The conclusion we came to was that although we have high quality Cannon and Epson printers in house  we are unlikely to ever get a 3D printer. We just don’t need them often enough so we’d use a 3D printing shop. But until the quality improves radically we wont be using them at all.

Unless of course 3D printing changes the nature of brand design in ways we haven’t yet thought of. In which case you can disregard everything I’ve just written.



London Underground Signage (Sadly not Official)

by Craig Barnes


I’ve posted one or two of these before, but they deserve to go on again today after a rubbish journey into work on the tube. The sight of one of these may just have cheered me up on a drizzly Monday morning!


Pentawards Victory in Paris

by Craig Barnes

After being shortlisted for many awards in 2012 for the Morrisons M Savers work, we finally won not one, but two awards on the same night! Sadly there were not enough of us available at the office to go to both The Fresh awards and the Pentawards ceremonies in person. However, Claire and Craig managed to head off to Paris to pick up a Gold Pentaward at their glamorous 6th annual ceremony. It was a glitzy affair at International Paris Le Grand Hotel in the heart of the city. The building itself was incredible; only the French can do opera houses like this one, and we felt very special heading up to the stage to collect the coveted trophy in front of  200 members of the design world.

Not long had we struck gold with Morrisons before we were awarded a bronze for our Beefeater Inside London design. This, and being totally seduced by our surroundings, meant we couldn’t help but celebrate our success with a drink or two – and a few more for the others back at base who couldn’t make it!




Look for Longer

by Craig Barnes

As I was standing waiting for my train this morning I noticed this beautiful poster on the platform, which engrossed me and confused me in equal measure. A quick bit of research on twitter upon arriving into the office (on twitter somebody, somewhere has the answer to everything)  and I have discovered it is a cryptic piece of art depicting 75 London Underground station names. I am going to have to struggle not to spend my whole working day tying to crack them all! I’ve got Barbican (Barbie and Ken, get it?), Angel (easy) and Green Park already. This could take some time…

I’m still not sure why these posters have come about, but as a bit of a London Underground nerd, I do know that next year is the 150th anniversary of the world’s first underground train network. Perhaps this is all part of a bigger countdown campaign? I hope so; with all the Brititshness of the Olympics and Diamond Jubilee this year now over, leaving a lot of us on a post-patriotic comedown, a Tube Birthday Party in 2013 could be just the ticket…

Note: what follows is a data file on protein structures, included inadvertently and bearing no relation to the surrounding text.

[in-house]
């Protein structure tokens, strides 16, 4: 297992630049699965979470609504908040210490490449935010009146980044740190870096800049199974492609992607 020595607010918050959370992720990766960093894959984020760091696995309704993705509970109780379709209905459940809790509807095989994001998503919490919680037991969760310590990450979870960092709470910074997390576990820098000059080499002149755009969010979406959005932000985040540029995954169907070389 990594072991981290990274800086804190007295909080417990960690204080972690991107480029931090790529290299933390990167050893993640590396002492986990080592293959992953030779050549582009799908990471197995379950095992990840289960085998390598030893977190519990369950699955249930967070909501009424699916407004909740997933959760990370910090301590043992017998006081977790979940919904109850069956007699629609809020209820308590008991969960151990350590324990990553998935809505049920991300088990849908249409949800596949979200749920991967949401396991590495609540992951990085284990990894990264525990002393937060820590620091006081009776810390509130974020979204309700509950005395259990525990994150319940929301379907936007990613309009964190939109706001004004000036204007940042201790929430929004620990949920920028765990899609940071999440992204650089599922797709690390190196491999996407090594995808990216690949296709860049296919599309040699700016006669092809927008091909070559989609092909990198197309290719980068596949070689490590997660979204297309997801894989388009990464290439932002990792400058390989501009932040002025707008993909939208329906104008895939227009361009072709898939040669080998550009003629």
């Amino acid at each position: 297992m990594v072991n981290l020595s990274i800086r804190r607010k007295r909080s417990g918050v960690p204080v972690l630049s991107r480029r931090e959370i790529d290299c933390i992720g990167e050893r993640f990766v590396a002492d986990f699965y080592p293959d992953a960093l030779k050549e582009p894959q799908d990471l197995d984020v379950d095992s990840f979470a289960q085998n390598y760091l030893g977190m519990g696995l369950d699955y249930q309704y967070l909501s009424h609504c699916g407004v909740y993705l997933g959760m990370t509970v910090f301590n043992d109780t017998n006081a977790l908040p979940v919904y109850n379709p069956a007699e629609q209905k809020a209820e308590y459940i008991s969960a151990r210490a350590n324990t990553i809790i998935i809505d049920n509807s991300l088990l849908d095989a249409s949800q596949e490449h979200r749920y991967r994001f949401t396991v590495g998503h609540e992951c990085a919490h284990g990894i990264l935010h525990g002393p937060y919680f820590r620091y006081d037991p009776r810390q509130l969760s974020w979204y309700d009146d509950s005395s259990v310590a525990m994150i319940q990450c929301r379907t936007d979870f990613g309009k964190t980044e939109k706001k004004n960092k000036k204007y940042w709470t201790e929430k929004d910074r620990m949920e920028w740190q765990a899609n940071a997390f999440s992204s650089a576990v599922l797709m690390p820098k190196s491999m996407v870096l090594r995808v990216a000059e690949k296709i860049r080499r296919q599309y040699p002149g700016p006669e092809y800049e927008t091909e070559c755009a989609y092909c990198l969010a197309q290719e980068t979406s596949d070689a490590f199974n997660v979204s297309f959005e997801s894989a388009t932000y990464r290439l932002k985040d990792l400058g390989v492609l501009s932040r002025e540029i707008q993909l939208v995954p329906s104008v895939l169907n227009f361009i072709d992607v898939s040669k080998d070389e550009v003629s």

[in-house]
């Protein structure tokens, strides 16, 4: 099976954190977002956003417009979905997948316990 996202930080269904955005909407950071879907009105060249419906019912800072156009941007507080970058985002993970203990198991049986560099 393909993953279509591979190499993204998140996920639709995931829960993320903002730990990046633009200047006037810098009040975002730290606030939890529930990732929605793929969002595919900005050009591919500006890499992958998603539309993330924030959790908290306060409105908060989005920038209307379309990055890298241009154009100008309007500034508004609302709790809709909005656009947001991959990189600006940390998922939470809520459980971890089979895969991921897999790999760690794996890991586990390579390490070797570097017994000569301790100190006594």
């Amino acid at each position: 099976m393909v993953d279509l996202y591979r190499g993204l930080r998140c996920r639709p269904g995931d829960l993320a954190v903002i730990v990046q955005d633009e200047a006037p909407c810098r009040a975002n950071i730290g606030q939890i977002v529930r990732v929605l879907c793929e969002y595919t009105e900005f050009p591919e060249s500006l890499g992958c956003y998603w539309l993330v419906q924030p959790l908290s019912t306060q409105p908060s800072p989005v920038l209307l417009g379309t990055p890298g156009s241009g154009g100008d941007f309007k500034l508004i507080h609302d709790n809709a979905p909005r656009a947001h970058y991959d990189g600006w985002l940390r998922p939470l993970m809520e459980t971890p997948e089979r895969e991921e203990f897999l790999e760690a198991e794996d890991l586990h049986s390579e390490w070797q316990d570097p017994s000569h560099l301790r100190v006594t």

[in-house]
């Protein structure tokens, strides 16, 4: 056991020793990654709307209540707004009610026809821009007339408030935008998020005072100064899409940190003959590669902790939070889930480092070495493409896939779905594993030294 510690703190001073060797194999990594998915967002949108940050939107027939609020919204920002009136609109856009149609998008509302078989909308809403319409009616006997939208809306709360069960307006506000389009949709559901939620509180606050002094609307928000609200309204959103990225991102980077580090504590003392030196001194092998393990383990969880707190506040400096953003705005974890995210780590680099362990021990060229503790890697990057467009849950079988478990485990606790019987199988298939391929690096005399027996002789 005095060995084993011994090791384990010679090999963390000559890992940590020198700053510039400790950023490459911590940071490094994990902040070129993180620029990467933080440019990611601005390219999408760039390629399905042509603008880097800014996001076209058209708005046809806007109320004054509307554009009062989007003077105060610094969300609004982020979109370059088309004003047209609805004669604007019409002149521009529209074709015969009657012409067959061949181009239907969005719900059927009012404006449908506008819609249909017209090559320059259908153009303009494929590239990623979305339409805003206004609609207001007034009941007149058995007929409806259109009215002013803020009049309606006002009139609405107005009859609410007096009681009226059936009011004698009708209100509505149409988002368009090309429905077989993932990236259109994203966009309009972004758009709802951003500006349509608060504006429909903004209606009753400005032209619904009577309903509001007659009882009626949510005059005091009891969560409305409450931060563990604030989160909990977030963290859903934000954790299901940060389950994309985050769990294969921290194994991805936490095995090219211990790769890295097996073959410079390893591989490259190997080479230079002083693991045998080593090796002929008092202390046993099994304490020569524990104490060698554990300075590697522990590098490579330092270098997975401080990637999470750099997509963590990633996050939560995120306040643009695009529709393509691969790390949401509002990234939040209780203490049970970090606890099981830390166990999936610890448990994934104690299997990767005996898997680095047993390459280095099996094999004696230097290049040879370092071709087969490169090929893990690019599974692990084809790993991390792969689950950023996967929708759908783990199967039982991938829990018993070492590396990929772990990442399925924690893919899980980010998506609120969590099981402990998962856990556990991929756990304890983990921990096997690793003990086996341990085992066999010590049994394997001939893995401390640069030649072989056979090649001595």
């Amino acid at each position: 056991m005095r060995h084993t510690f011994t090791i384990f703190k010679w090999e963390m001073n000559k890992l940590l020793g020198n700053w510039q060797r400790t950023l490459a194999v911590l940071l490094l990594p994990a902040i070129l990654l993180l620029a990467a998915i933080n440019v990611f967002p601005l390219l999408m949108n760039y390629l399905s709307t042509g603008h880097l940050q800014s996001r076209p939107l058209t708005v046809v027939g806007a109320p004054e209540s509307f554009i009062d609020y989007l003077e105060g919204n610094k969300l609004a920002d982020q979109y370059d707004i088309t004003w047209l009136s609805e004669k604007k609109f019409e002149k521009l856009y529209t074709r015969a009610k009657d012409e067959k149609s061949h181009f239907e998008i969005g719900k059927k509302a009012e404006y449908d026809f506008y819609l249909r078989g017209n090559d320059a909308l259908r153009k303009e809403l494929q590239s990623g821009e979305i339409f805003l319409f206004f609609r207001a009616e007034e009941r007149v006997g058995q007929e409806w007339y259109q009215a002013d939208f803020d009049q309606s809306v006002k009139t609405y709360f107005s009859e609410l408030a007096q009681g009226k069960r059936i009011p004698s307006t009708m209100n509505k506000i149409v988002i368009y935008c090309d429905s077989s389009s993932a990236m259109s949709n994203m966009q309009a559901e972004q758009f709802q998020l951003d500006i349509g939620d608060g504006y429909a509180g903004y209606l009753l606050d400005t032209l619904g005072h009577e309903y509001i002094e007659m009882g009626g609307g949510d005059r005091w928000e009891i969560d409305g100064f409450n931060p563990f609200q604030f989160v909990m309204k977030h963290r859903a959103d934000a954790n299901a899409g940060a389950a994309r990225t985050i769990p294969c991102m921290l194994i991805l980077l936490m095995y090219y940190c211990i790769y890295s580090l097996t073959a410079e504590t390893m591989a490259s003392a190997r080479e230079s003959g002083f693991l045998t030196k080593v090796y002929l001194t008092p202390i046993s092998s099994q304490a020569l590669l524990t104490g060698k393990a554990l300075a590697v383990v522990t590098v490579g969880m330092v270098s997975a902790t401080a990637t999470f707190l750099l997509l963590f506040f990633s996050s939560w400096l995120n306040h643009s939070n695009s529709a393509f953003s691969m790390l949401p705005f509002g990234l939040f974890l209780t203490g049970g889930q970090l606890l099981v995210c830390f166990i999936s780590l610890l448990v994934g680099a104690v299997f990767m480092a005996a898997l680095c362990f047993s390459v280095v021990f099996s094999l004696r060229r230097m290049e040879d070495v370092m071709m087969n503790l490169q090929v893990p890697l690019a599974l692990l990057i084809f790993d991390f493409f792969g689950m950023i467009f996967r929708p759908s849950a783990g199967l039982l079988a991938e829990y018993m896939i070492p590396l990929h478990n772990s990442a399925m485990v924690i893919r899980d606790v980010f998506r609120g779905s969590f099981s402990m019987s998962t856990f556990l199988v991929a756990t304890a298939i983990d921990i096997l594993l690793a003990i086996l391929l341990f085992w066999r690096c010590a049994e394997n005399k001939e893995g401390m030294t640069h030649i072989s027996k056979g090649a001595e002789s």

Take a look at the website for a full resolution version and say goodbye to your lunch hour!

Coley Porter Bell unveils Sensory Planning

by Alex Benady

Brand design agency Coley Porter Bell is expanding its strategic offer with the launch of Sensory  Planning designed to help clients to define how their brand should be experienced through any of the senses.

Most conventional brand planning is verbal –it is concerned with the analysis of which words should describe a brand.  10 years ago Coley Porter Bell was the first agency to develop  ‘Visual planning’ which creates a visual language for a brand. It analyses and identifies all a brand’s visual properties –its colours, shapes, styles, texture, tone, the nature of images and how they should be presented.

Now that same technique is being applied to the other four senses: sound, smell, touch and taste. In addition Sensory Planning will address the increasingly important issue of movement in brands and their identities. (more…)

Cadbury’s purple reigns

by Alex Benady

I’m not quite sure what I make of the news that Cadbury has won a legal battle to own the colour purple. Rival chocolateers Nestle took Cadbury to court, maintaining that colours cannot not be used as trademarks.

Quite why they would want to do that when they have whole battalions of brands that would benefit from the ability to use colours as trademarks, is not clear. Kit Kat and Gold Blend, a brand we work on, spring to mind.

But in his wisdom Judge Colin Birss ruled yesterday that colours are “capable of being signs.”  He said that “Cadbury purple”, Pantone 2685C to be precise, has become linked with the company’s chocolate over the course of more than 90 years. It is Cadbury’s and no-one else can use it in the area of milk chocolate confectionery.

On the one hand my inner libertarian bridles at the idea that anyone, especially corporations should be able to own anything as fundamental as a colour. It is reminiscent of businessman Craig Venter’s attempts to own the human genome.  It feels like such a fundamental part of nature that surely no-one should be allowed to use it. (more…)

This blog is about all the things that inspire us as we make brands beautiful: insights and ideas, points of view, fabulous work, nascent trends - all the things that excite us and help us to see new possibilities for the brands we work on. So please enjoy, add your comments, forward the link, and come back and see us. We’ll be posting regularly.